The House of Representative’s 68-page brief defending the law – authored by House attorneys and lawyers with the Washington firm Munger, Tolles & Olson and the Constitutional Accountability Center – pushed back against arguments made by the states suing to dismantle it.
“Respondents ask this court to invalidate the entirety of the most transformative public health-care law of the last half-century because they view a single sentence in it as unconstitutional,” the brief states. “To grant that request, this court would have to disregard Congress’s determination that the Act can function without any incentive to purchase insurance and Congress’s evident intent that it continue to do so.”
The filing also emphasized the importance of the ACA during the Covid-19 crisis.
“Although Congress may not have enacted the ACA with the specific purpose of combatting a pandemic, the nation’s current public-health emergency has made it impossible to deny that broad access to affordable health care is not just a life-or-death matter for millions of Americans, but an indispensable precondition to the social intercourse on which our security, welfare, and liberty ultimately depend,” the brief states.
A spokesperson for the Texas attorney general’s office declined to comment on Pelosi’s comments concerning the ACA and coronavirus. The Justice Department did not respond to a request for comment.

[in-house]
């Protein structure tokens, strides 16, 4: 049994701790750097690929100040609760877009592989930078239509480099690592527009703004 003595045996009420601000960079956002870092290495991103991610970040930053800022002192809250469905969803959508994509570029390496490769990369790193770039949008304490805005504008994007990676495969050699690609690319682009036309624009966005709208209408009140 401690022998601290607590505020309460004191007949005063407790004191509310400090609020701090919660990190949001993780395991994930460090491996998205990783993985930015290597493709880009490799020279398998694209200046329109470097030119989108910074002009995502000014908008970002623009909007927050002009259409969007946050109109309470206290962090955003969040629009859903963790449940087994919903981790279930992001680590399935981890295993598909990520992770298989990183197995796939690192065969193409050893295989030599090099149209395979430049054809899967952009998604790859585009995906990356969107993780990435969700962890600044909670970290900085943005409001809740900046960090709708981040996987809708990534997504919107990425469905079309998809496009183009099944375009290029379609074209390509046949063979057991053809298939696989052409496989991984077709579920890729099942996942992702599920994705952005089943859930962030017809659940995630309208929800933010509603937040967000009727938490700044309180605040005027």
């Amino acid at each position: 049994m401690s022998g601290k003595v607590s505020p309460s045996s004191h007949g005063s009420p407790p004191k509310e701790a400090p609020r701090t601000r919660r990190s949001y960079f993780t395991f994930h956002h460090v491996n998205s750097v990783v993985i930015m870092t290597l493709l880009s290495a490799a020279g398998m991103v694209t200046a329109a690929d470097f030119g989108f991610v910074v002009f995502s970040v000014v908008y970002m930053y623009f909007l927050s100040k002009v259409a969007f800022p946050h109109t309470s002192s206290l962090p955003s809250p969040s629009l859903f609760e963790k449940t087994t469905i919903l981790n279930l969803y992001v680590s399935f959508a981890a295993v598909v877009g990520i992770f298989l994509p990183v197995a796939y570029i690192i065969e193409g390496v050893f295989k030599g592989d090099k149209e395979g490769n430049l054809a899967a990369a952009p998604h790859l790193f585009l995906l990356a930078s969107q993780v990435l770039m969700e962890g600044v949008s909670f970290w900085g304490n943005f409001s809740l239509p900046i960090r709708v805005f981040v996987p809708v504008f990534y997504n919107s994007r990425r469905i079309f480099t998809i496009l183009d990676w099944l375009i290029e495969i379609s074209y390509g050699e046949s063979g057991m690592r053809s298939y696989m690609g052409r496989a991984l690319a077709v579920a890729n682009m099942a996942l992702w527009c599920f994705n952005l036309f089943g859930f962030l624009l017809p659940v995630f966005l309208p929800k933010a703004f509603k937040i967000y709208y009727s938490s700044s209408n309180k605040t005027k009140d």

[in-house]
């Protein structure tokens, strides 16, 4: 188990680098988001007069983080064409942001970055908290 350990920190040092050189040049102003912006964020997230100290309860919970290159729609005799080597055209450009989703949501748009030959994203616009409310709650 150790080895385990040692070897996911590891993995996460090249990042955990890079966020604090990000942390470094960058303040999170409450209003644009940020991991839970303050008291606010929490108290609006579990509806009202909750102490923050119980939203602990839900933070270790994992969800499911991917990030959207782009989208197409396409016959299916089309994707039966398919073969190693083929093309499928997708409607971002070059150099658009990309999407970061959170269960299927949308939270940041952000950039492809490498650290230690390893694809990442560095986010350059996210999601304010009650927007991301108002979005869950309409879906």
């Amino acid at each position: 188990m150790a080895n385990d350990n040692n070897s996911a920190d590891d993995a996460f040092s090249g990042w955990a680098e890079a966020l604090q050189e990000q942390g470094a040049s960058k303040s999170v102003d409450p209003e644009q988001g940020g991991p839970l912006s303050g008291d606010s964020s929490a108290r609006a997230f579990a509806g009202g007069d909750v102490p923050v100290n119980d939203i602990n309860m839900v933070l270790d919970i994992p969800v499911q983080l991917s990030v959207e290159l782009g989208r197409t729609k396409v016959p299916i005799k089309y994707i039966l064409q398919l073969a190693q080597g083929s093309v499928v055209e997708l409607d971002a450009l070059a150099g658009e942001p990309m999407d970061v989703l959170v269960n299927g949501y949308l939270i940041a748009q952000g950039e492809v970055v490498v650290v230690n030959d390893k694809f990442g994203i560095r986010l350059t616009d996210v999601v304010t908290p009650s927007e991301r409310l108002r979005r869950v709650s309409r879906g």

While Pelosi and her fellow Democrats expressed fear over how nixing the law could harm sick Americans, others like Stephanie Kennan, senior vice president for McGuireWoods Consulting’s Federal Public Affairs team, expressed concern for how it has impacted the health care system more broadly.
“It had reforms… so embedded in the system that at this point if they struck the law you would have to go back and figure out a whole bunch of payment issues,” Kennan said in a phone interview Wednesday. “Some [rates] would go up and some would go down. It would be difficult to unwind it from the current health care system.”
She pointed specifically to how disproportionate payments were given to hospitals for those on the low-income, government-run systems.
“Some of that money has already been cut,” Kennan said. “You’d have to go back and figure out who gets the money and the changes in the payments structures and benefits.”
“I can’t stress how hard it would be to unwind,” she added.
Wednesday’s filing by the House comes just one day after CNN, citing an unnamed source, reported Attorney General William Barr expressed concern to White House officials about what the fallout from unraveling the ACA would look like in the wake of the virus.
When asked about these rumors, Becerra said on the press call he’s learned to follow what the Trump administration does, not what they say.
“We’ve seen nothing [suggesting a change of stance] and we’re going to proceed one way or another,” he said.
President Trump confirmed Wednesday that he is still fully committed to asking the Supreme Court to eliminate the ACA, telling the White House press pool that his administration wants to “terminate health care under Obamacare” and replace it.
In addition to the House filing, the coalition of Democratic attorneys general filed their own brief Wednesday urging the Supreme Court to uphold the law.
“This court should decline respondents’ invitation to impose a breathtakingly broad national policy change under the guise of constitutional adjudication,” the brief states.
A specific date for oral arguments before the high court has not yet been set, but they are likely to happen this fall. A ruling will follow by June 2021.